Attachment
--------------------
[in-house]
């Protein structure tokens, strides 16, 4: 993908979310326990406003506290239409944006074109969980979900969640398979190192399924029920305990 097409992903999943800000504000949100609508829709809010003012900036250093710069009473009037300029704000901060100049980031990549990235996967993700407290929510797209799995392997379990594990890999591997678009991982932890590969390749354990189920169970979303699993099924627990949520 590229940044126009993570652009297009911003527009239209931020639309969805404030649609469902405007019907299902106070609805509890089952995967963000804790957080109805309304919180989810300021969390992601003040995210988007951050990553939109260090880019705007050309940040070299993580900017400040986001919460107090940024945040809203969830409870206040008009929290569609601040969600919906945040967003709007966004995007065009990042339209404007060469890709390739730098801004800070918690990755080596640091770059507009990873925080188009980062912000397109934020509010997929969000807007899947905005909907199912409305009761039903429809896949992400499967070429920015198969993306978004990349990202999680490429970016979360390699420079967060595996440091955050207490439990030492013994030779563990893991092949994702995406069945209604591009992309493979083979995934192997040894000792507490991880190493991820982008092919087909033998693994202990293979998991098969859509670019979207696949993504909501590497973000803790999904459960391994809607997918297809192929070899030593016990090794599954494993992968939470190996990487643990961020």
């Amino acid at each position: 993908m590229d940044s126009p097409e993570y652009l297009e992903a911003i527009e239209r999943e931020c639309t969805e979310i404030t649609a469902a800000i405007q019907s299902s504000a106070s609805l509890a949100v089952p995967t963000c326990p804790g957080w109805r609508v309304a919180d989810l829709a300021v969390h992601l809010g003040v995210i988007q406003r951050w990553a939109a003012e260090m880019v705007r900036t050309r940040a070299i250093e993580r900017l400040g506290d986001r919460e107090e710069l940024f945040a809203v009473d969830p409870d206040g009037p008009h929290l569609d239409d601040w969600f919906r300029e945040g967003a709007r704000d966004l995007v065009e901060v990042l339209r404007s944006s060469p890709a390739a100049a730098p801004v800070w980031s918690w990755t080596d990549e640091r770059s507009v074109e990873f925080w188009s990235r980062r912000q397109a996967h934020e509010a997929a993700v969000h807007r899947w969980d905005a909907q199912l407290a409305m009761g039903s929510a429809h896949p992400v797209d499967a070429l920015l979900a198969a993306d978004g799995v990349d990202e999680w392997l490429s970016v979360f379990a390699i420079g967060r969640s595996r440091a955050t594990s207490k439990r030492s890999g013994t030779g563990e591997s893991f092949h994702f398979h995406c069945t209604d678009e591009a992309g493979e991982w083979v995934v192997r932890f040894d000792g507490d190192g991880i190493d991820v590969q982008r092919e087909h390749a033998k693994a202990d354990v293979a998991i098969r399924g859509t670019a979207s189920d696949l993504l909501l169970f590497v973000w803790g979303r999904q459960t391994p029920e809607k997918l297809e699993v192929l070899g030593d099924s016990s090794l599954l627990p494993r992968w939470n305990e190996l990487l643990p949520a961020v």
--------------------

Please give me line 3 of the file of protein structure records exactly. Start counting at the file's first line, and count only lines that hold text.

């Amino acid at each position: 993908m590229d940044s126009p097409e993570y652009l297009e992903a911003i527009e239209r999943e931020c639309t969805e979310i404030t649609a469902a800000i405007q019907s299902s504000a106070s609805l509890a949100v089952p995967t963000c326990p804790g957080w109805r609508v309304a919180d989810l829709a300021v969390h992601l809010g003040v995210i988007q406003r951050w990553a939109a003012e260090m880019v705007r900036t050309r940040a070299i250093e993580r900017l400040g506290d986001r919460e107090e710069l940024f945040a809203v009473d969830p409870d206040g009037p008009h929290l569609d239409d601040w969600f919906r300029e945040g967003a709007r704000d966004l995007v065009e901060v990042l339209r404007s944006s060469p890709a390739a100049a730098p801004v800070w980031s918690w990755t080596d990549e640091r770059s507009v074109e990873f925080w188009s990235r980062r912000q397109a996967h934020e509010a997929a993700v969000h807007r899947w969980d905005a909907q199912l407290a409305m009761g039903s929510a429809h896949p992400v797209d499967a070429l920015l979900a198969a993306d978004g799995v990349d990202e999680w392997l490429s970016v979360f379990a390699i420079g967060r969640s595996r440091a955050t594990s207490k439990r030492s890999g013994t030779g563990e591997s893991f092949h994702f398979h995406c069945t209604d678009e591009a992309g493979e991982w083979v995934v192997r932890f040894d000792g507490d190192g991880i190493d991820v590969q982008r092919e087909h390749a033998k693994a202990d354990v293979a998991i098969r399924g859509t670019a979207s189920d696949l993504l909501l169970f590497v973000w803790g979303r999904q459960t391994p029920e809607k997918l297809e699993v192929l070899g030593d099924s016990s090794l599954l627990p494993r992968w939470n305990e190996l990487l643990p949520a961020v």